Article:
God and Monarchy

Divine Right of Kings - God chose who would be monarch


  • top of hierarchy
  • decided on next monarch


  • Chosen by God
  • Rule as they wished - needed support of nobility and gentry
  • No standing army/police force - relied on nobility and gentry to carry out roles
  • Controlled country
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Nobility and Gentry


  • Group of men who held highest titles below king (duke, earl, viscount)
  • Small but powerful minority - held 10% land for cultivation
  • Relied on monarch to protect land
  • Carried out govt. locally


  • 5000 gentry families - knights/esquires
  • Originally had military role, increasingly involved in local govt.
  • Landowners, less extensive estates than nobility
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Yeoman and Artisans


  • Prosperous farmers, tended to own land
  • 1600 = 60,000 
  • Financially secure, less affected by price/rent increases


  • Skilled craftsman, lived in towns/large villages
  • Prosperous in wool/cloth industry
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Peasants, Vagrants and Beggars


  • Worked on land for local landord for wages
  • Reliant on food production for survival
  • Didn't own land
  • Most vulnerable to socio-economic changes e.g. poor harvests


  • Without masters, in countryside
  • Feared/seen as a threat
  • Harshly treated and punished under Acts of Parliament
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Monarchy and Government

  • Made important and key decisions
  • Sensible monarch = take advice
  • Ruler = adult, competent and male
  • Duty = protection from invasion, and rights and privileges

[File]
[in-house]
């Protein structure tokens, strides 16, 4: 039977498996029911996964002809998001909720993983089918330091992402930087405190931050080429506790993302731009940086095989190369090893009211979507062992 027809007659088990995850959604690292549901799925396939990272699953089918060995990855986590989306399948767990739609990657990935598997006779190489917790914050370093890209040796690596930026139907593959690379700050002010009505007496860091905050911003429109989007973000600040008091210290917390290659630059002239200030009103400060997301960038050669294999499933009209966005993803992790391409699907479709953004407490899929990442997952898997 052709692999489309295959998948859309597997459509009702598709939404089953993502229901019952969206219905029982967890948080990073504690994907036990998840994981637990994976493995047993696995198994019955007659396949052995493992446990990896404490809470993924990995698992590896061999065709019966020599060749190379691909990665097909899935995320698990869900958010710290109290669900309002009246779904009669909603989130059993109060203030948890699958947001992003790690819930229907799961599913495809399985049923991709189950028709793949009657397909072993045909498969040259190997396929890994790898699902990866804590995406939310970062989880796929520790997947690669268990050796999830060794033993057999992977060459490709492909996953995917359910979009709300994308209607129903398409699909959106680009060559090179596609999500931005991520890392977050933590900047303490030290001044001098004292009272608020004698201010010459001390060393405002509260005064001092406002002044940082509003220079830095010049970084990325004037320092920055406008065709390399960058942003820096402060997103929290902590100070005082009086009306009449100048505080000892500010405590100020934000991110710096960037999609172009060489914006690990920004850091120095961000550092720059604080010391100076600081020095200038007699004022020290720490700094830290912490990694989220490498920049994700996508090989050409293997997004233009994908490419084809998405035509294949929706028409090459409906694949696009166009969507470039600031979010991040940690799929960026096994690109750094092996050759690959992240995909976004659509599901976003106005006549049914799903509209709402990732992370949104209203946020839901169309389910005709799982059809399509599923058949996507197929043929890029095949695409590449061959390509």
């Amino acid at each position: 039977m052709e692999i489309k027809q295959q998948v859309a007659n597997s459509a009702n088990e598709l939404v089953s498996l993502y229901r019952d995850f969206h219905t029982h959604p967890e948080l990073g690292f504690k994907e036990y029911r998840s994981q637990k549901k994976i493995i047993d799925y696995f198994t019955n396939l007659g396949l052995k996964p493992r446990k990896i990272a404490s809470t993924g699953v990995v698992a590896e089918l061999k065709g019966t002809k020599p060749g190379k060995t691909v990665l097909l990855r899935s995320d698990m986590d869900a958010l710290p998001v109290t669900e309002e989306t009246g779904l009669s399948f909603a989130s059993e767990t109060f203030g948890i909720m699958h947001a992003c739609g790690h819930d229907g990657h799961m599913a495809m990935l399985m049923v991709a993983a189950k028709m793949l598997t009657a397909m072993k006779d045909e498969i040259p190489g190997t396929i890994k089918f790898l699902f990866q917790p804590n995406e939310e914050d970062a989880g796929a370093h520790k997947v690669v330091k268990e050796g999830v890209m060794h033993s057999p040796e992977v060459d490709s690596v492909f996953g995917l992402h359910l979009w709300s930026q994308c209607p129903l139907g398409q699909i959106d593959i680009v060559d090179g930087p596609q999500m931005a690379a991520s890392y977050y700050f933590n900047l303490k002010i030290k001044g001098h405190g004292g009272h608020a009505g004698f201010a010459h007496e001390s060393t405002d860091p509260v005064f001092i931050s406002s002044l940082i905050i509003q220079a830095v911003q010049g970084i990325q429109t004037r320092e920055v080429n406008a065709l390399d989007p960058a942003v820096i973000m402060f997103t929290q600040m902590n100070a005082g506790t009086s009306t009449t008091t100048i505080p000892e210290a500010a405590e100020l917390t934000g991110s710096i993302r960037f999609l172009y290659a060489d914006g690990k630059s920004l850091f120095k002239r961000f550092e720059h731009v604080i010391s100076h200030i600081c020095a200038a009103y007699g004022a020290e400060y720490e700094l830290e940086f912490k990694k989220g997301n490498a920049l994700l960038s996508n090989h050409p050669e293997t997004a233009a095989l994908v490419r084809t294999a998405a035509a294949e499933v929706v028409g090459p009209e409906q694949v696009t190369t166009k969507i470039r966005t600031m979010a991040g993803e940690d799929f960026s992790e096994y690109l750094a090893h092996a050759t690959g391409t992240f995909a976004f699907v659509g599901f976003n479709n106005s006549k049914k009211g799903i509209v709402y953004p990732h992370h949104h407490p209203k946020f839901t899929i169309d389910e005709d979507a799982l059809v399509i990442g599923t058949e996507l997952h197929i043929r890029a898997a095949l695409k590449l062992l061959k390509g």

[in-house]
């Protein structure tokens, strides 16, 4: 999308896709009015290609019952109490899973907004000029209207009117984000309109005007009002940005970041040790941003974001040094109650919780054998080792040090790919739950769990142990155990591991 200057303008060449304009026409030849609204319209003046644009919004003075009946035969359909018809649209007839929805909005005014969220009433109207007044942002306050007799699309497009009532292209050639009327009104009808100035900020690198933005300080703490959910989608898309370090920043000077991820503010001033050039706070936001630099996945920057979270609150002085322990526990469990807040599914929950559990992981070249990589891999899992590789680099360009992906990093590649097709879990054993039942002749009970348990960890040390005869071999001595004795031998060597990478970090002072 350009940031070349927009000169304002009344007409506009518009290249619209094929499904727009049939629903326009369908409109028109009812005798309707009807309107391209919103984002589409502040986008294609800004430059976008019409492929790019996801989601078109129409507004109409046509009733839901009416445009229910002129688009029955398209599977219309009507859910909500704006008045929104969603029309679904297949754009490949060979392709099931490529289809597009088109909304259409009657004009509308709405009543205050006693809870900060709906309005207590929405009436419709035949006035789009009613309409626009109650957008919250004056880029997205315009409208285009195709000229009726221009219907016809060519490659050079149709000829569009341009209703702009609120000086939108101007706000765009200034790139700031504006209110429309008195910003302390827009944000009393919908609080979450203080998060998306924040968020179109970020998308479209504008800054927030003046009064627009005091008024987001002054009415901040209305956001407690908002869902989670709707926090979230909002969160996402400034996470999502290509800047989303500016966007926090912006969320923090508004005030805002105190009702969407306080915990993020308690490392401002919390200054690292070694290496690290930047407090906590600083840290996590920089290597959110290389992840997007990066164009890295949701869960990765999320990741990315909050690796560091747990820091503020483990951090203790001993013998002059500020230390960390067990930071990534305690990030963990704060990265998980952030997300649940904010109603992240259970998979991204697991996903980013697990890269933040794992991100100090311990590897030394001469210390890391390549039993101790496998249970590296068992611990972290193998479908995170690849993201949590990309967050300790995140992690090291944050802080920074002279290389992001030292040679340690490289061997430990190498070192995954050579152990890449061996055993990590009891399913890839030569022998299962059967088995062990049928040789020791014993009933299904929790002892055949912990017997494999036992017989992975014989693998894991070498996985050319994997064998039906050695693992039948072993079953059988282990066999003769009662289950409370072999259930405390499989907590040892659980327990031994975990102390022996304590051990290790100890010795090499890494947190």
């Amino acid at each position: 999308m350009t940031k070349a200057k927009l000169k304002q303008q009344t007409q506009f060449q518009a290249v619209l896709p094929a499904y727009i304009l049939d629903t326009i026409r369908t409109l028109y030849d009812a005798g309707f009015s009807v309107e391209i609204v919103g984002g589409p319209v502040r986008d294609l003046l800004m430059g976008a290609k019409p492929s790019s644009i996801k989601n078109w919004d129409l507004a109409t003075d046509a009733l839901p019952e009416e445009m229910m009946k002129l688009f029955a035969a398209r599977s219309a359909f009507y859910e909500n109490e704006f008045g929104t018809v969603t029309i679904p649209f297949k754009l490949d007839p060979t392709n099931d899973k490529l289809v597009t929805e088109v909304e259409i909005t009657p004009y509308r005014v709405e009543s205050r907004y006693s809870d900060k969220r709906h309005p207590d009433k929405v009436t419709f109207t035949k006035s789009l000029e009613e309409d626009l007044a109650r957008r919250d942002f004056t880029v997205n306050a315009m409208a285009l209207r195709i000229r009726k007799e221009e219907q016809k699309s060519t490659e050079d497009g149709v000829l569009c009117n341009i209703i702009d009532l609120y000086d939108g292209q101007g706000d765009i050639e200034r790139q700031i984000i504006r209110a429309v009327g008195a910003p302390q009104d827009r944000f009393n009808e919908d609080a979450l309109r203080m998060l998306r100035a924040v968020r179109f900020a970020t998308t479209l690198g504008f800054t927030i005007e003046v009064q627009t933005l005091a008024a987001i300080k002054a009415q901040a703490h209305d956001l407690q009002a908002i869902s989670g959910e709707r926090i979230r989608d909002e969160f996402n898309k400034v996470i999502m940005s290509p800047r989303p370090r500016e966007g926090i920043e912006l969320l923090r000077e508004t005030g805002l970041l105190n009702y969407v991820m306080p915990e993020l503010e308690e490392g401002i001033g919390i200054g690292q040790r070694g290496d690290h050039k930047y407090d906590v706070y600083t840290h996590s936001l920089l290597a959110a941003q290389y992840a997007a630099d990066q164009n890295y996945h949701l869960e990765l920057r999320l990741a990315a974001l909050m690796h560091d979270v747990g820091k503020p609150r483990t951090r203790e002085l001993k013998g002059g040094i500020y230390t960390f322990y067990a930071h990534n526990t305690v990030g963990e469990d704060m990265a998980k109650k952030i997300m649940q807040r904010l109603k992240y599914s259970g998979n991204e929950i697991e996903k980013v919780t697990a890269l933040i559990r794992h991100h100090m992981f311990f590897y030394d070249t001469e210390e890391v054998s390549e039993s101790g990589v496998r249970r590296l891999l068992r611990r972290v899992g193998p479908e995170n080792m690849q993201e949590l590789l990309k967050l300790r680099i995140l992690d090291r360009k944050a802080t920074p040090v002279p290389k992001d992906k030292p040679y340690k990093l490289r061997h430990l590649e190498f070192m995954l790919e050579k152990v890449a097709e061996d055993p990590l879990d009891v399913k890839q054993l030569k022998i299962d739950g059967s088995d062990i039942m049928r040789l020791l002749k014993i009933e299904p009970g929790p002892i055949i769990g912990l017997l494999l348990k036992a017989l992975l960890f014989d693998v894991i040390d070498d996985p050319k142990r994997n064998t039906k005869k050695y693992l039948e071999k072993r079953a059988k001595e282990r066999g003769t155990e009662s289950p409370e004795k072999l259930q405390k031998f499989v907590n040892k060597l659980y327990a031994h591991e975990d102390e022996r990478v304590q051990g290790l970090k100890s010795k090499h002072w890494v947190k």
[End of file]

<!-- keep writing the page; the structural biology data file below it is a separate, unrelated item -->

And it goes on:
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Royal Court and Royal Household

Royal Court

  • Served monarch - followed them everywhere they went
  • Display and entertainment
  • Informal source of power - anyone wanting power visited Court for patronage
  • Important for monarch to emphasise power and wealth to visitors e.g. tournaments and plays

Royal Household

  • Responsible for domestic needs
  • 100s employed in kitchens, laundries, gardens and servants, controlled by Board of Green Cloth
  • Based on personal needs of monarch and family
  • Attempts to reform = Thomas Wolsey issued Eltham Ordinances (1526) = unsuccessful
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Privy Chamber

  • Private rooms where king and family lived
  • For example = Hampton Court Palace - Great Hall for formal events, Guard Room for visitors, Presence Chamber for dining
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Household structure and function changes 1485-1603

  • Privy Chamber increase in political importance
  • 1495 = Chamber restricted access to Henry VII and other monarchs
  • Created Yeomen on the Guard = personal bodyguard
  • Chamber collected and stored royal income, monitiored personally, lapsed after Henry VII
  • 1518 = Gentlemen of the Privy Chamber, most important was Groom of the Stool (royal commode)
  • Filled with nobility and gentry, employed in areas of govt. e.g. expeditions and diplomatic missions
  • 1540s = control of dry stamp, faction led by Edmund Seymour and John Dudley got control of stamp through members of Chamber, made changed to King's will in their own favour
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Privy Chamber under Mary and Elizabeth

  • Roles replaced with women e.g. Mary's = Frances Waldegrave and Fraces Jerningham - influence on the queen
  • Married to male members of Mary's household